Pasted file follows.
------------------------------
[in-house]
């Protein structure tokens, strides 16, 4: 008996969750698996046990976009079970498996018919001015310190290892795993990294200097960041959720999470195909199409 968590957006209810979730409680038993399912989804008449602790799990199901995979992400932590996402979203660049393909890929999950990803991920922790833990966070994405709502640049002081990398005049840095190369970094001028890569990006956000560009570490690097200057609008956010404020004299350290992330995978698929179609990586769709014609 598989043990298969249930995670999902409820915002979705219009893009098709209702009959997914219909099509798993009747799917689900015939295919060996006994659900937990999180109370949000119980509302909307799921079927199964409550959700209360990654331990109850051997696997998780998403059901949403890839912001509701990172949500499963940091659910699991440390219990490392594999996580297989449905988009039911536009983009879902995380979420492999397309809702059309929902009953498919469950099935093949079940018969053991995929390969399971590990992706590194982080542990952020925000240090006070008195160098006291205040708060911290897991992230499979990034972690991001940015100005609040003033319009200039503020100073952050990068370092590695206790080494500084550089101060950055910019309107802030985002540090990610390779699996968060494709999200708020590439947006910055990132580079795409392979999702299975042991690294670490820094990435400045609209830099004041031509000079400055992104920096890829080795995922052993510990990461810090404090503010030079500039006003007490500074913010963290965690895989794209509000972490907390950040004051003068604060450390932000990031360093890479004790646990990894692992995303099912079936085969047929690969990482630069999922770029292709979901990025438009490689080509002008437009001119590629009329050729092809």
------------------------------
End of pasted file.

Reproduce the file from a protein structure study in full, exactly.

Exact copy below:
[in-house]
């Protein structure tokens, strides 16, 4: 008996969750698996046990976009079970498996018919001015310190290892795993990294200097960041959720999470195909199409 968590957006209810979730409680038993399912989804008449602790799990199901995979992400932590996402979203660049393909890929999950990803991920922790833990966070994405709502640049002081990398005049840095190369970094001028890569990006956000560009570490690097200057609008956010404020004299350290992330995978698929179609990586769709014609 598989043990298969249930995670999902409820915002979705219009893009098709209702009959997914219909099509798993009747799917689900015939295919060996006994659900937990999180109370949000119980509302909307799921079927199964409550959700209360990654331990109850051997696997998780998403059901949403890839912001509701990172949500499963940091659910699991440390219990490392594999996580297989449905988009039911536009983009879902995380979420492999397309809702059309929902009953498919469950099935093949079940018969053991995929390969399971590990992706590194982080542990952020925000240090006070008195160098006291205040708060911290897991992230499979990034972690991001940015100005609040003033319009200039503020100073952050990068370092590695206790080494500084550089101060950055910019309107802030985002540090990610390779699996968060494709999200708020590439947006910055990132580079795409392979999702299975042991690294670490820094990435400045609209830099004041031509000079400055992104920096890829080795995922052993510990990461810090404090503010030079500039006003007490500074913010963290965690895989794209509000972490907390950040004051003068604060450390932000990031360093890479004790646990990894692992995303099912079936085969047929690969990482630069999922770029292709979901990025438009490689080509002008437009001119590629009329050729092809």